Posts Tagged ‘inclusionary zoning’

McDuffie Bill Would Require Affordable Housing in Public-Land Development

The city has taken a couple of stabs at solutions to the increasing unaffordability of housing in the District. Mayor Vince Gray pledged last month to spend $187 million on affordable housing projects—a move in the right direction, but not one that will make new private developments any more affordable. The city's inclusionary zoning policy requires [...]

What Should D.C. Learn From Other Cities’ Inclusionary Zoning? (Not Much.)

It seems to be in vogue these days to attack inclusionary zoning. Josh Barro did it yesterday in Business Insider. Georgetown Business Improvement CEO Joe Sternlieb did it in our recent "How to Fix Everything" issue. And the low-income housing group Manna is out with a new report highlighting everything that's wrong with D.C.'s IZ program.
On [...]

At Long Last, D.C. Sells Its First Inclusionary Zoning Unit

Four years after the initiative took effect, D.C. has finally sold its first housing unit under the inclusionary zoning program.
The IZ program requires that new residential buildings of 10 or more dwelling units set aside 8 to 10 percent of the units for low- to moderate-income households at below-market rates. The city's latest report on [...]

Report: Zero Inclusionary Zoning Units Sold or Rented as of December

The latest report on the city's inclusionary zoning program, which compels developers to include affordable units in large residential buildings, shows that as of the end of last year, none of these units had been bought or rented.
The Department of Housing and Community Development quietly released its Inclusionary Zoning Annual Report in April, but it's [...]

Georgia Avenue Developer Sues City Over Inclusionary Zoning

A Georgia Avenue NW developer is suing city officials for depriving it of "any economically viable use of its property without providing any form of compensation whatsoever" as a result of the city's Inclusionary Zoning program.
The IZ program, which was passed by the D.C. Council in 2007 and took effect in 2009, requires developers of large [...]

Inclusionary Zoning Pipeline Still Not Exactly Gushing

It's here, it's here, the first report on inclusionary zoning units that has actual information! Although the law requiring a certain percentage of new residential developments be priced below market passed back in 2007, it took a while for the regulations to kick in, so the program hasn't had much to show for itself.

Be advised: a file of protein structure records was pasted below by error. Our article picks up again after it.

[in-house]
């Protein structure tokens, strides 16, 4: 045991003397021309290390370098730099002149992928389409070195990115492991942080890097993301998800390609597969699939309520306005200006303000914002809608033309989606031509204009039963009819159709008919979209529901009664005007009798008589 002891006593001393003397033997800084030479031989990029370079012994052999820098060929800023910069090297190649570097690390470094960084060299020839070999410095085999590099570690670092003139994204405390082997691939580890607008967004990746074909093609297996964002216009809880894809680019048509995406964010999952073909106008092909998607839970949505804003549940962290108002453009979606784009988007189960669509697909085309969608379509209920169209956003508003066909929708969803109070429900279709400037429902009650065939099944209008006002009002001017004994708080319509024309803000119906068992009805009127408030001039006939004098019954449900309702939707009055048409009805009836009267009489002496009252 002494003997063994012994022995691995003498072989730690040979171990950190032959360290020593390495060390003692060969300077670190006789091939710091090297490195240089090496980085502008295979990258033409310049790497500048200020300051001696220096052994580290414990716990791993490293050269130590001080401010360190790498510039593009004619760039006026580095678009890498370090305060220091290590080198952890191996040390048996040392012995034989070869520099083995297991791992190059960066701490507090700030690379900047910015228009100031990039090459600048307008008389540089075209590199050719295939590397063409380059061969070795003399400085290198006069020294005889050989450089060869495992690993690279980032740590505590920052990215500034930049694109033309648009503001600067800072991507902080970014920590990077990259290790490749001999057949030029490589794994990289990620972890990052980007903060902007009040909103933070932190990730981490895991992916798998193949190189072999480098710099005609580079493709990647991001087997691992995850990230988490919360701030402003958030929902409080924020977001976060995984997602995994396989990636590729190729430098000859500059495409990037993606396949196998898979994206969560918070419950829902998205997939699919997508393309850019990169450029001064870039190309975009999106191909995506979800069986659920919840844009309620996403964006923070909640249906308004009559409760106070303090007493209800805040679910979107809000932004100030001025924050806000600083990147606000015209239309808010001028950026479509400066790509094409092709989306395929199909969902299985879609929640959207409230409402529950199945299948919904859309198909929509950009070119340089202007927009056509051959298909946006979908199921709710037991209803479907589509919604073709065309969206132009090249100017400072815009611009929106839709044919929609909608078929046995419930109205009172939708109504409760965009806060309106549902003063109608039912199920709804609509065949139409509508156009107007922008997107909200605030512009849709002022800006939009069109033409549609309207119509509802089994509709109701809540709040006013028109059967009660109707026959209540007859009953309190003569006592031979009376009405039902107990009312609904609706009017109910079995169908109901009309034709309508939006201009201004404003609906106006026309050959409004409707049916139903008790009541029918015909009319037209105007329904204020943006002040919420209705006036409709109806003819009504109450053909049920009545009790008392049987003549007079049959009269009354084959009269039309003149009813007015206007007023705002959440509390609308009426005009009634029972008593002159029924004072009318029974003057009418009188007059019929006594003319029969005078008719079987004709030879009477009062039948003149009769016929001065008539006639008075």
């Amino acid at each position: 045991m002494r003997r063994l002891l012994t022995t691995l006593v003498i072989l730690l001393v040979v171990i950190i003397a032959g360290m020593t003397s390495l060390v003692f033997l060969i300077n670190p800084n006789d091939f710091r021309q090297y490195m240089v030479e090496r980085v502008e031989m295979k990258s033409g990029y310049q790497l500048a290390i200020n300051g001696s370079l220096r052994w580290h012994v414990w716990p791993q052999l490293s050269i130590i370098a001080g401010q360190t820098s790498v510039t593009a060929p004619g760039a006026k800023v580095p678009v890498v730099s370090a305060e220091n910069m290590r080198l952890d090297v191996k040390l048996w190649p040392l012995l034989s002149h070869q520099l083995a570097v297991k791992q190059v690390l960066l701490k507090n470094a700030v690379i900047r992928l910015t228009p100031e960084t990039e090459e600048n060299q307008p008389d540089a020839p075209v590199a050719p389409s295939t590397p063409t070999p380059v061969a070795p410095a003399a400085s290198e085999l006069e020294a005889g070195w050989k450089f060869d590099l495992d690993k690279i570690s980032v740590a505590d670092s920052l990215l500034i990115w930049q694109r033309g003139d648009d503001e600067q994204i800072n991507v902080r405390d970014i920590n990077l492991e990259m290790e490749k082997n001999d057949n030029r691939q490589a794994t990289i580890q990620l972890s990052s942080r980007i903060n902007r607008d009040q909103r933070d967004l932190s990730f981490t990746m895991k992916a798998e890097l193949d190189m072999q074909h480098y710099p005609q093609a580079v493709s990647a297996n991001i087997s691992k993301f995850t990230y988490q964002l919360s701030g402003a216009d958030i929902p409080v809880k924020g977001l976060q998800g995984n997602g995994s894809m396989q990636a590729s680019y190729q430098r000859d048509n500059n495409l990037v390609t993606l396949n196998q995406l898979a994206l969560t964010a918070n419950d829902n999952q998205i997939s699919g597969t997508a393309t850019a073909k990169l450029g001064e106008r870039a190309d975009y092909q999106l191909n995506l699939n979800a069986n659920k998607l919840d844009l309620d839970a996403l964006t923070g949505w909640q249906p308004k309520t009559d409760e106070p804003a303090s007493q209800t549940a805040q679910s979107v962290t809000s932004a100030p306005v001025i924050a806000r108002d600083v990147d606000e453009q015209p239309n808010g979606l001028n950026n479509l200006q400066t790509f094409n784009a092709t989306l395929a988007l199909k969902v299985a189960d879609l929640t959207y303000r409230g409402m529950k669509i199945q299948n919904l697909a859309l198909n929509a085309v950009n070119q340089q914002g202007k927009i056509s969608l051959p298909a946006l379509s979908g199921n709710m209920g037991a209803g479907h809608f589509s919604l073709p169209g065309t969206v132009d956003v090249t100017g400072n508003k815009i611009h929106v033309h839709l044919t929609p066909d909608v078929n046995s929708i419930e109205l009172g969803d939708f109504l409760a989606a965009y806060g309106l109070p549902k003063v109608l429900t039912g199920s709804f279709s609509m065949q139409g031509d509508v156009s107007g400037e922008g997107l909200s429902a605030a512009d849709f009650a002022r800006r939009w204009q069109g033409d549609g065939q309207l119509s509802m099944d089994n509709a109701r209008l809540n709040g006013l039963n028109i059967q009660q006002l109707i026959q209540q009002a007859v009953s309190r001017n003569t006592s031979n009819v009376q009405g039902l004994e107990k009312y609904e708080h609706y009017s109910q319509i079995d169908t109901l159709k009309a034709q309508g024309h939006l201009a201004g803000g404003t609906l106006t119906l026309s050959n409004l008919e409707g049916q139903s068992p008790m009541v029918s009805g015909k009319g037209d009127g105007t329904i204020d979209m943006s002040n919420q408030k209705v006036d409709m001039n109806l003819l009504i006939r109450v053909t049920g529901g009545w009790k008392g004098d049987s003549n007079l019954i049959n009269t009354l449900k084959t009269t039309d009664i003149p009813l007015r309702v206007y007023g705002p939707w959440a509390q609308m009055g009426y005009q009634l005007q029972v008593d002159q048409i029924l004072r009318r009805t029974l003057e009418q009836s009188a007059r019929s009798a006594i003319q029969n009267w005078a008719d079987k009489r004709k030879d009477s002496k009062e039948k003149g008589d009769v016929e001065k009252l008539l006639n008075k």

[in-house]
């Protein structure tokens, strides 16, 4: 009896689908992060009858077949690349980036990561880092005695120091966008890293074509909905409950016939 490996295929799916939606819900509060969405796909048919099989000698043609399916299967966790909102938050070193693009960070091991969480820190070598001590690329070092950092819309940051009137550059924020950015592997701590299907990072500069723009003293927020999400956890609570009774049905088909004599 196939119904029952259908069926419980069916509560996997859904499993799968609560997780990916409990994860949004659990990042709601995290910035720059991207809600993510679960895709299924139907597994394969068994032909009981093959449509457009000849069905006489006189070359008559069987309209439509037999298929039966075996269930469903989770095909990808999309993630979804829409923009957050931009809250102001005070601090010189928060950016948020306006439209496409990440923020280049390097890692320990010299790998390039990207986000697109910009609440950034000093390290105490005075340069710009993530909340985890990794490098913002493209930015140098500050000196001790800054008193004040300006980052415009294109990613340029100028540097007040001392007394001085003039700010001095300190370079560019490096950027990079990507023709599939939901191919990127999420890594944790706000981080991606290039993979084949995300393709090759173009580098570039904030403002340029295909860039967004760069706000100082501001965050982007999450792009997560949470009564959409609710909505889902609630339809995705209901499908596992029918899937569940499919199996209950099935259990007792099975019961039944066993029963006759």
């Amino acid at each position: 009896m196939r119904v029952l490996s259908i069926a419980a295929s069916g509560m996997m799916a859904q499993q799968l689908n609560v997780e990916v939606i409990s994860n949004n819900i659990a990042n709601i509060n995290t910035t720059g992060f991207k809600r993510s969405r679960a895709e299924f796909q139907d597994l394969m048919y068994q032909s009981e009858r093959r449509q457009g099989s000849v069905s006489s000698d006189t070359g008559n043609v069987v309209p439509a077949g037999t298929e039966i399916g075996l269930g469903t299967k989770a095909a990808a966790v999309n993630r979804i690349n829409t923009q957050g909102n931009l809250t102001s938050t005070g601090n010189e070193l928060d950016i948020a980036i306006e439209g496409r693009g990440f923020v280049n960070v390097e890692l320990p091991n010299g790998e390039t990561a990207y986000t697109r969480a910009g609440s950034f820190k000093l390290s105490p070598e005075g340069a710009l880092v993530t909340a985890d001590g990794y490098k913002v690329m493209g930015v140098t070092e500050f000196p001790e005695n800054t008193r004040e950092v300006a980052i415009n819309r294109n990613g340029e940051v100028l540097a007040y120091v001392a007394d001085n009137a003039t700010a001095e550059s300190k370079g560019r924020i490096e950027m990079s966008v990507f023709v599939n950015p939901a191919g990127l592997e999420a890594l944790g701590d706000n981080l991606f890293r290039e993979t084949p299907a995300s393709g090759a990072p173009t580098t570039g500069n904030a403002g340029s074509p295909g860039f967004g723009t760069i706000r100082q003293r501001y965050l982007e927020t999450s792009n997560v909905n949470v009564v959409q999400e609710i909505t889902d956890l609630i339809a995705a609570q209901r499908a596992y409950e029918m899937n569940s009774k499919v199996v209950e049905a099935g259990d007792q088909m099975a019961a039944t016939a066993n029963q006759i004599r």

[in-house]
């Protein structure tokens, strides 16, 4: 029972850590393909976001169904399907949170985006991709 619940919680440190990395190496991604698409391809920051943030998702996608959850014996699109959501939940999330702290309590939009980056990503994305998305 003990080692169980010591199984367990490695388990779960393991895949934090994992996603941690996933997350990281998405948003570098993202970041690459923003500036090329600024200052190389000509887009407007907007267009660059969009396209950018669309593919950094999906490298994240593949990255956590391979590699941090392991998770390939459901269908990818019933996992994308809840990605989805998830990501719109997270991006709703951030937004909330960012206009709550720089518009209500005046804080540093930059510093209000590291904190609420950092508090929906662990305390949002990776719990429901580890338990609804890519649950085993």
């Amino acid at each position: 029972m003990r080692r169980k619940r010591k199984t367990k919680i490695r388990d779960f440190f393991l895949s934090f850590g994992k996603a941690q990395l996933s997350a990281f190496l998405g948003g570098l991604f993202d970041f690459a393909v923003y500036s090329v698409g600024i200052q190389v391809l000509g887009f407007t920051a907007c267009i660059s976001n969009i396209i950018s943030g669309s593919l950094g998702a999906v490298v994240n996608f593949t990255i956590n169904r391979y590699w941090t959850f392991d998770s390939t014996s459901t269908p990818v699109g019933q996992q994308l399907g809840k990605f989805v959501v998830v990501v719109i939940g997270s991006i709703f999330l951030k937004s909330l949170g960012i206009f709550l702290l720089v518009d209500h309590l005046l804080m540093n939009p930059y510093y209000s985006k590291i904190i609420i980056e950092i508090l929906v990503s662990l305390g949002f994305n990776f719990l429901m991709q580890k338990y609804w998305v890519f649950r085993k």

Well, that's [...]

Why Inclusionary Zoning Isn’t Working Yet

In 2007, the D.C. Council passed an inclusionary zoning ordinance, which requires residential developers to price between 8 and 10 percent of units in a new building below market rates. Modeled off a Montgomery County law that has generated thousands of affordable condos and apartments since the 1970s, it's one of D.C.'s key initiatives to [...]

In the Perilous World of D.C. Development, a Christmas Gift

Navigating the District’s byzantine regulatory processes is no easy feat: An alphabet soup of codes and boards determines what you’re allowed to build where, costing potentially thousands of dollars if you don’t get it right the first time.
One entrepreneur, Shannon Christmas, is hoping that’s enough to drive renovators and builders to seek expert assistance. Over [...]

In Zoning Changes, Timing Matters

If the word "zoning" makes your eyes glaze over, get yourself some coffee or something and try to focus for a second.
Here's the thing: For a few years now, the Office of Planning has been working on revamping the rules that govern how the city looks and feels. Regulations that dictate how many parking spaces [...]

Sometimes Public Policy is Complicated

Four years after the enactment of inclusionary zoning laws, which allow developers to build more densely in exchange for selling some units at affordable rates to qualified buyers, we're still arguing about whether they should exist. Or at least, Matt Yglesias is. Yesterday, the Coalition for Smarter Growth's Cheryl Cort rebutted the argument–advanced primarily by [...]

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